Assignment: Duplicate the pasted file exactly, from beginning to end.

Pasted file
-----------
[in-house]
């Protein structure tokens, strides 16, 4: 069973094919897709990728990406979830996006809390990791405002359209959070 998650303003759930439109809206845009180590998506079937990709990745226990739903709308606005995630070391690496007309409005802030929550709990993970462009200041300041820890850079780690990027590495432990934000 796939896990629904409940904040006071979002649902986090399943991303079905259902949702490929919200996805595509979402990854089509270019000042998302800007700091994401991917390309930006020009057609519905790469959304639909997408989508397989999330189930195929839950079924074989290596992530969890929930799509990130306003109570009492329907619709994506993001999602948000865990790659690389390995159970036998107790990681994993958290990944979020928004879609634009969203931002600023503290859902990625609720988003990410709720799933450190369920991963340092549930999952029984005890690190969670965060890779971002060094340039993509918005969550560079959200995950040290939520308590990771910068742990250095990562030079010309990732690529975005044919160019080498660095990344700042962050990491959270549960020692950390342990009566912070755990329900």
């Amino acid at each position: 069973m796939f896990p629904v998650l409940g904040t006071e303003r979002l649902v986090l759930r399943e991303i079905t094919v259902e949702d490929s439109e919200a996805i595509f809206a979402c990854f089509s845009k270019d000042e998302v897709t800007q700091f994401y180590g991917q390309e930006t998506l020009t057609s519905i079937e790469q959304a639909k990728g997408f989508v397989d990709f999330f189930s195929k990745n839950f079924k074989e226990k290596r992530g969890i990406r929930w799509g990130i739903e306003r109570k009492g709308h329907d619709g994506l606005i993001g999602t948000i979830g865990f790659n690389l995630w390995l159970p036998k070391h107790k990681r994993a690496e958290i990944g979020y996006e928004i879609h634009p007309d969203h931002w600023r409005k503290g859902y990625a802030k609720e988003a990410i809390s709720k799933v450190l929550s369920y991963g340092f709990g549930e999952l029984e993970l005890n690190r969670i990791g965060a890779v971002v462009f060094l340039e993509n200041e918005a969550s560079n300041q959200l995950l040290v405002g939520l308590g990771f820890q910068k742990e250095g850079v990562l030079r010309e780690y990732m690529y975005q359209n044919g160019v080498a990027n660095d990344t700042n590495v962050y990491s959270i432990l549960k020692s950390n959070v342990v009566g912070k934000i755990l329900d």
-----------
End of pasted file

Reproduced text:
[in-house]
């Protein structure tokens, strides 16, 4: 069973094919897709990728990406979830996006809390990791405002359209959070 998650303003759930439109809206845009180590998506079937990709990745226990739903709308606005995630070391690496007309409005802030929550709990993970462009200041300041820890850079780690990027590495432990934000 796939896990629904409940904040006071979002649902986090399943991303079905259902949702490929919200996805595509979402990854089509270019000042998302800007700091994401991917390309930006020009057609519905790469959304639909997408989508397989999330189930195929839950079924074989290596992530969890929930799509990130306003109570009492329907619709994506993001999602948000865990790659690389390995159970036998107790990681994993958290990944979020928004879609634009969203931002600023503290859902990625609720988003990410709720799933450190369920991963340092549930999952029984005890690190969670965060890779971002060094340039993509918005969550560079959200995950040290939520308590990771910068742990250095990562030079010309990732690529975005044919160019080498660095990344700042962050990491959270549960020692950390342990009566912070755990329900």
């Amino acid at each position: 069973m796939f896990p629904v998650l409940g904040t006071e303003r979002l649902v986090l759930r399943e991303i079905t094919v259902e949702d490929s439109e919200a996805i595509f809206a979402c990854f089509s845009k270019d000042e998302v897709t800007q700091f994401y180590g991917q390309e930006t998506l020009t057609s519905i079937e790469q959304a639909k990728g997408f989508v397989d990709f999330f189930s195929k990745n839950f079924k074989e226990k290596r992530g969890i990406r929930w799509g990130i739903e306003r109570k009492g709308h329907d619709g994506l606005i993001g999602t948000i979830g865990f790659n690389l995630w390995l159970p036998k070391h107790k990681r994993a690496e958290i990944g979020y996006e928004i879609h634009p007309d969203h931002w600023r409005k503290g859902y990625a802030k609720e988003a990410i809390s709720k799933v450190l929550s369920y991963g340092f709990g549930e999952l029984e993970l005890n690190r969670i990791g965060a890779v971002v462009f060094l340039e993509n200041e918005a969550s560079n300041q959200l995950l040290v405002g939520l308590g990771f820890q910068k742990e250095g850079v990562l030079r010309e780690y990732m690529y975005q359209n044919g160019v080498a990027n660095d990344t700042n590495v962050y990491s959270i432990l549960k020692s950390n959070v342990v009566g912070k934000i755990l329900d």